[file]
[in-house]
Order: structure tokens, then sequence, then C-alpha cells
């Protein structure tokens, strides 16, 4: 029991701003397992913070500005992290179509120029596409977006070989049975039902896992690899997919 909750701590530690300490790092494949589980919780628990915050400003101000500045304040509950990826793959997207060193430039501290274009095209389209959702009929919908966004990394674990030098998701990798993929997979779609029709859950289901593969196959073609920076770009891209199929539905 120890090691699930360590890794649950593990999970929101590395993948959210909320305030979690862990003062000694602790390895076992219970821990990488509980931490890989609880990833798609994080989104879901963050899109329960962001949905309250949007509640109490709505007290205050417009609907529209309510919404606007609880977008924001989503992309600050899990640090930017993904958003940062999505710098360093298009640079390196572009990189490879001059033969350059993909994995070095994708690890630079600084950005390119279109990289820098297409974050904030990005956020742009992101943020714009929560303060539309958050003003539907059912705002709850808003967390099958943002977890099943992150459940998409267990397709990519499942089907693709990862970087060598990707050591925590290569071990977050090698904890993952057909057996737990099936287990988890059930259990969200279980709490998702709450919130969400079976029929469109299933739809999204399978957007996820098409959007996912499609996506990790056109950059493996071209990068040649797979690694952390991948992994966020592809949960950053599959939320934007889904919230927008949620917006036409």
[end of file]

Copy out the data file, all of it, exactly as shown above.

[in-house]
Order: structure tokens, then sequence, then C-alpha cells
């Protein structure tokens, strides 16, 4: 029991701003397992913070500005992290179509120029596409977006070989049975039902896992690899997919 909750701590530690300490790092494949589980919780628990915050400003101000500045304040509950990826793959997207060193430039501290274009095209389209959702009929919908966004990394674990030098998701990798993929997979779609029709859950289901593969196959073609920076770009891209199929539905 120890090691699930360590890794649950593990999970929101590395993948959210909320305030979690862990003062000694602790390895076992219970821990990488509980931490890989609880990833798609994080989104879901963050899109329960962001949905309250949007509640109490709505007290205050417009609907529209309510919404606007609880977008924001989503992309600050899990640090930017993904958003940062999505710098360093298009640079390196572009990189490879001059033969350059993909994995070095994708690890630079600084950005390119279109990289820098297409974050904030990005956020742009992101943020714009929560303060539309958050003003539907059912705002709850808003967390099958943002977890099943992150459940998409267990397709990519499942089907693709990862970087060598990707050591925590290569071990977050090698904890993952057909057996737990099936287990988890059930259990969200279980709490998702709450919130969400079976029929469109299933739809999204399978957007996820098409959007996912499609996506990790056109950059493996071209990068040649797979690694952390991948992994966020592809949960950053599959939320934007889904919230927008949620917006036409």